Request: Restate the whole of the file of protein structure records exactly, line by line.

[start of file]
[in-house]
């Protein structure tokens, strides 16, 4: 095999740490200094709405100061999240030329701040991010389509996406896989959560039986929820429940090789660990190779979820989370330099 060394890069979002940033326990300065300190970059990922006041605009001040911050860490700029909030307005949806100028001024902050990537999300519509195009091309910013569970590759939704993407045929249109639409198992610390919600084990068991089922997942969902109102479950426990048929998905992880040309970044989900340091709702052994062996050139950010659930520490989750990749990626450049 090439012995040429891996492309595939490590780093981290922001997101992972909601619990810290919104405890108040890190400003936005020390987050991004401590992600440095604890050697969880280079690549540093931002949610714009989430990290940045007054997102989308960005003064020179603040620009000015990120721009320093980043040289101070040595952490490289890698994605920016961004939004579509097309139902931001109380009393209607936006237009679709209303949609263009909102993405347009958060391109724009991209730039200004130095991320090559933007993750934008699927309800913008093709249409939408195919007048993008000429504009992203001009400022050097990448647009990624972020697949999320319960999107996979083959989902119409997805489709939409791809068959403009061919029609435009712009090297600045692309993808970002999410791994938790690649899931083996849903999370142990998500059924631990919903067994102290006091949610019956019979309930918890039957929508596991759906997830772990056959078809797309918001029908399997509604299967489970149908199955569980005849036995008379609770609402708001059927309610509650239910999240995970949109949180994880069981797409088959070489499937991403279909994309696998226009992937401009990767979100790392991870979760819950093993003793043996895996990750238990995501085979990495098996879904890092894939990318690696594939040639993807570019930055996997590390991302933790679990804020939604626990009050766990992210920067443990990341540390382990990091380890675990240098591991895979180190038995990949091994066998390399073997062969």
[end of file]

[in-house]
């Protein structure tokens, strides 16, 4: 095999740490200094709405100061999240030329701040991010389509996406896989959560039986929820429940090789660990190779979820989370330099 060394890069979002940033326990300065300190970059990922006041605009001040911050860490700029909030307005949806100028001024902050990537999300519509195009091309910013569970590759939704993407045929249109639409198992610390919600084990068991089922997942969902109102479950426990048929998905992880040309970044989900340091709702052994062996050139950010659930520490989750990749990626450049 090439012995040429891996492309595939490590780093981290922001997101992972909601619990810290919104405890108040890190400003936005020390987050991004401590992600440095604890050697969880280079690549540093931002949610714009989430990290940045007054997102989308960005003064020179603040620009000015990120721009320093980043040289101070040595952490490289890698994605920016961004939004579509097309139902931001109380009393209607936006237009679709209303949609263009909102993405347009958060391109724009991209730039200004130095991320090559933007993750934008699927309800913008093709249409939408195919007048993008000429504009992203001009400022050097990448647009990624972020697949999320319960999107996979083959989902119409997805489709939409791809068959403009061919029609435009712009090297600045692309993808970002999410791994938790690649899931083996849903999370142990998500059924631990919903067994102290006091949610019956019979309930918890039957929508596991759906997830772990056959078809797309918001029908399997509604299967489970149908199955569980005849036995008379609770609402708001059927309610509650239910999240995970949109949180994880069981797409088959070489499937991403279909994309696998226009992937401009990767979100790392991870979760819950093993003793043996895996990750238990995501085979990495098996879904890092894939990318690696594939040639993807570019930055996997590390991302933790679990804020939604626990009050766990992210920067443990990341540390382990990091380890675990240098591991895979180190038995990949091994066998390399073997062969």